“Ortega warned in his book that the rise of the mass man endangered small-r republican government and high culture,” Continetti said. “Ortega’s mass man was a man without qualities, a man who thought of himself as common and insignificant, a mere part of an undifferentiated crowd. The mass man, Ortega said, was the consequence of untrammeled democracy, of classlessness. The mass man was uneducated, ill-informed, fickle, coarse and quick to anger. He was ripe for totalitarian picking.”
The second session, titled “The Right and the Politics of Democracy” and moderated by UVA adjunct politics professor Mary Kate Cary, ran the gamut on more current issues surrounding conservatism, as Cary had her panelists – New York Times columnist Ross Douthat and Emory University history professor Patrick N. Allitt – focused on changes in the 21st century. Douthat in 2008 published “Grand New Party: How Republicans Can Win the Working Class and Save the American Dream.” Allitt in 2009 published “The Conservatives: Ideas and Personalities Throughout American History.”
Among the many topics, Cary asked both to describe the state of conservatism today.
“I think it’s reasonable to look at conservatism, in any given context, to retain the established traditions of a given culture or society,” Douthat said. “I think in the American context, I usually stress the idea that America has had, along with our written Constitution, this unwritten constitution or a cultural constitution, which maybe is a pointless conflation of different categories. But if you look at what 20th-century American conservatives imagined them to be doing, they were trying to conserve various forms of American exceptionalism, American cultural habits and folkways that were somewhat different from the combinations that showed up in other modern societies, especially in Western Europe.”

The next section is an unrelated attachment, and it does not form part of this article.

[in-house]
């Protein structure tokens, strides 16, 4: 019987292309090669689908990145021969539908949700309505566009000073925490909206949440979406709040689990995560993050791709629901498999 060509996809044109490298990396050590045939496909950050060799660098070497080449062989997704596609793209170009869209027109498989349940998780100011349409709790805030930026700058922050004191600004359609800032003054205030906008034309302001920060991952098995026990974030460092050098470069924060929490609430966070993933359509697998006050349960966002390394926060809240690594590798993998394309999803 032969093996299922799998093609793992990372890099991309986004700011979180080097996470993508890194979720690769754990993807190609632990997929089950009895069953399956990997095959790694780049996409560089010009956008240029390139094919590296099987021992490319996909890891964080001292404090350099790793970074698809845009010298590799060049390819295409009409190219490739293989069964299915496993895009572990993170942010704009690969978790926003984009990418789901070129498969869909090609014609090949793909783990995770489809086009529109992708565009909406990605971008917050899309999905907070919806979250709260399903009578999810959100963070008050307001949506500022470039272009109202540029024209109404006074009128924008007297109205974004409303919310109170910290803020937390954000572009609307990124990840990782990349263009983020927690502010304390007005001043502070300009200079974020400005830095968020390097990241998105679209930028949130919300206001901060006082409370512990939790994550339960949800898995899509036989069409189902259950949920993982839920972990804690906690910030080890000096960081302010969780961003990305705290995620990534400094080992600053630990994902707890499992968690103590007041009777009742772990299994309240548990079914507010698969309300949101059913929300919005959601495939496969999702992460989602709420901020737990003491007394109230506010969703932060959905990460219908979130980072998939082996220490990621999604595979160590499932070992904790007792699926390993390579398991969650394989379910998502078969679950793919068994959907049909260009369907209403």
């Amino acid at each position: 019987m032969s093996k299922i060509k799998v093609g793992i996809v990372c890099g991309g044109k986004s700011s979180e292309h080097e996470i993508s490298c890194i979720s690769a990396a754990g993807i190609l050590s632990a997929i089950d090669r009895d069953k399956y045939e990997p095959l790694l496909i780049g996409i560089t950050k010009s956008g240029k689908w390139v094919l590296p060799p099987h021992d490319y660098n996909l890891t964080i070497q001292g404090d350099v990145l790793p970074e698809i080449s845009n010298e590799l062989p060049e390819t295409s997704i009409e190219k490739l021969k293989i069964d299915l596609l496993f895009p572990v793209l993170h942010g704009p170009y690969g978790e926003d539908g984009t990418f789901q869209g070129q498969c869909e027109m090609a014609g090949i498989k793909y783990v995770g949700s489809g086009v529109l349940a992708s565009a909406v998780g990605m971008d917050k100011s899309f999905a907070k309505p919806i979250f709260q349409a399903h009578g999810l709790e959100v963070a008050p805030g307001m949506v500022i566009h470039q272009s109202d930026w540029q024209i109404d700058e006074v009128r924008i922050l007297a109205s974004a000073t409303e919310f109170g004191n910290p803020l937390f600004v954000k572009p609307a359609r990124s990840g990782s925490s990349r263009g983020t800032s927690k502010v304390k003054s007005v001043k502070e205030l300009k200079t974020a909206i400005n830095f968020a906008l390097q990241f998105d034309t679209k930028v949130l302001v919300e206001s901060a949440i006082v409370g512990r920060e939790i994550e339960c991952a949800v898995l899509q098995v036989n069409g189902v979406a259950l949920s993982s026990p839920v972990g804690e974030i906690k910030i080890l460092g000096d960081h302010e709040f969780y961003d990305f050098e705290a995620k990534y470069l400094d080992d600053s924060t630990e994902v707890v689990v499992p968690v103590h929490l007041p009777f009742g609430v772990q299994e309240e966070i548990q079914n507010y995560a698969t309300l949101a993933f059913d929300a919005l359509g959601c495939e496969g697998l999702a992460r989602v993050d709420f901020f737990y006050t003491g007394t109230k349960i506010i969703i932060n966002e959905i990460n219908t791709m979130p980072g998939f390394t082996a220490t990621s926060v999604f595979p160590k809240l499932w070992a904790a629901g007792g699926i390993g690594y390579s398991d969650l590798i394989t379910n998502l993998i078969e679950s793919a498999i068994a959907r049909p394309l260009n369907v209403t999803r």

However, as habits have changed over the years, it raises questions, Douthat said.
“What are conservatives doing? What are they conserving?” he said. “And it’s how you get into a moment when there’s more appeal to the idea of reaction. Where it’s like, ‘All right, we lost. We lost the things we were fighting for. So now we have to start again, at the beginning – even if that means questioning all the way back to the founding itself.”
In light of Donald Trump’s presidency, Cary asked both panelists about the value of personality vs. policies in conservatism.
“(Ronald) Reagan created the idea of conservatives as thoroughly likable people,” Allitt said. “And I don’t think that there’s been a Republican leader like that since then; John McCain, some of it, but not quite as much. And obviously, Trump completely failed in that department. I mean, he provoked animosity with just about every sentence he spoke.”
Cary ended the event by asking each panelist for what makes them hopeful for the future of the conservative movement.
“Conservatism in itself is a very sensible thing,” Allitt said. “We’re all intrinsically conservative because we want to hold onto the things in our world that we like. So, it’s got a future. But whether that future can easily be transfigured into policies is a different question.”
Cary followed, “Are you hopeful about our democracy?”
“Oh, very (hopeful),” Allitt said. “Everybody believes in it.”
A full replay of the event can be found here.